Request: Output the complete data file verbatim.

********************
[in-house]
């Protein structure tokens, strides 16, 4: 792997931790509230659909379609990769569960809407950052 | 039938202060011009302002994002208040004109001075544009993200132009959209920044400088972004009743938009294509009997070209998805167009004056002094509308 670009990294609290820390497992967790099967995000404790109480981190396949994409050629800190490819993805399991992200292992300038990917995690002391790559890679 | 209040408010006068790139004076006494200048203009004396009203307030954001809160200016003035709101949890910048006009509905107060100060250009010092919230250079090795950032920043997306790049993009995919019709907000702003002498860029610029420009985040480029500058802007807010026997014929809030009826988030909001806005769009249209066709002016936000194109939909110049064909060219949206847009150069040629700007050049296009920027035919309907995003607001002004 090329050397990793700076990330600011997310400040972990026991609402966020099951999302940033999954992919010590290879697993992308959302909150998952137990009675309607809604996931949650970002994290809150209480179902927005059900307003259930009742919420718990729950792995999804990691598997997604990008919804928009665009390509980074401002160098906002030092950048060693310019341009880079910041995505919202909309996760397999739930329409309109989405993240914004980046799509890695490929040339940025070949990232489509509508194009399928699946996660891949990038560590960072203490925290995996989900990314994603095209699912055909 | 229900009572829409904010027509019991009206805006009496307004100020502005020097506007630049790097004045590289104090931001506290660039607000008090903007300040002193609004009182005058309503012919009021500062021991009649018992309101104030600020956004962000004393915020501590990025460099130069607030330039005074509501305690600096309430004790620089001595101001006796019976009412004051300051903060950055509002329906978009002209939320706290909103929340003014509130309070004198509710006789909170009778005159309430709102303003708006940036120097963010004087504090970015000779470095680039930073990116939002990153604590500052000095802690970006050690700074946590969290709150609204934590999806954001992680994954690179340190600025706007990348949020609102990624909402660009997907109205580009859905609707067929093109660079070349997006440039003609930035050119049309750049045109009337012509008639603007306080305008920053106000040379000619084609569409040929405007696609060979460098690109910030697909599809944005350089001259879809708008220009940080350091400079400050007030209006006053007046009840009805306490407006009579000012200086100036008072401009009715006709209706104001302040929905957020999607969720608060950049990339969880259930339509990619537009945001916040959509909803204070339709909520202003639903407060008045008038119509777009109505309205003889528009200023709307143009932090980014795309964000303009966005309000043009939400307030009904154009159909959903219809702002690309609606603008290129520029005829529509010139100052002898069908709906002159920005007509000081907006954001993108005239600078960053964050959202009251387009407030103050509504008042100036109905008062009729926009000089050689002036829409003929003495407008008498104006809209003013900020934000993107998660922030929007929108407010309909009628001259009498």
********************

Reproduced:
[in-house]
């Protein structure tokens, strides 16, 4: 792997931790509230659909379609990769569960809407950052 | 039938202060011009302002994002208040004109001075544009993200132009959209920044400088972004009743938009294509009997070209998805167009004056002094509308 670009990294609290820390497992967790099967995000404790109480981190396949994409050629800190490819993805399991992200292992300038990917995690002391790559890679 | 209040408010006068790139004076006494200048203009004396009203307030954001809160200016003035709101949890910048006009509905107060100060250009010092919230250079090795950032920043997306790049993009995919019709907000702003002498860029610029420009985040480029500058802007807010026997014929809030009826988030909001806005769009249209066709002016936000194109939909110049064909060219949206847009150069040629700007050049296009920027035919309907995003607001002004 090329050397990793700076990330600011997310400040972990026991609402966020099951999302940033999954992919010590290879697993992308959302909150998952137990009675309607809604996931949650970002994290809150209480179902927005059900307003259930009742919420718990729950792995999804990691598997997604990008919804928009665009390509980074401002160098906002030092950048060693310019341009880079910041995505919202909309996760397999739930329409309109989405993240914004980046799509890695490929040339940025070949990232489509509508194009399928699946996660891949990038560590960072203490925290995996989900990314994603095209699912055909 | 229900009572829409904010027509019991009206805006009496307004100020502005020097506007630049790097004045590289104090931001506290660039607000008090903007300040002193609004009182005058309503012919009021500062021991009649018992309101104030600020956004962000004393915020501590990025460099130069607030330039005074509501305690600096309430004790620089001595101001006796019976009412004051300051903060950055509002329906978009002209939320706290909103929340003014509130309070004198509710006789909170009778005159309430709102303003708006940036120097963010004087504090970015000779470095680039930073990116939002990153604590500052000095802690970006050690700074946590969290709150609204934590999806954001992680994954690179340190600025706007990348949020609102990624909402660009997907109205580009859905609707067929093109660079070349997006440039003609930035050119049309750049045109009337012509008639603007306080305008920053106000040379000619084609569409040929405007696609060979460098690109910030697909599809944005350089001259879809708008220009940080350091400079400050007030209006006053007046009840009805306490407006009579000012200086100036008072401009009715006709209706104001302040929905957020999607969720608060950049990339969880259930339509990619537009945001916040959509909803204070339709909520202003639903407060008045008038119509777009109505309205003889528009200023709307143009932090980014795309964000303009966005309000043009939400307030009904154009159909959903219809702002690309609606603008290129520029005829529509010139100052002898069908709906002159920005007509000081907006954001993108005239600078960053964050959202009251387009407030103050509504008042100036109905008062009729926009000089050689002036829409003929003495407008008498104006809209003013900020934000993107998660922030929007929108407010309909009628001259009498």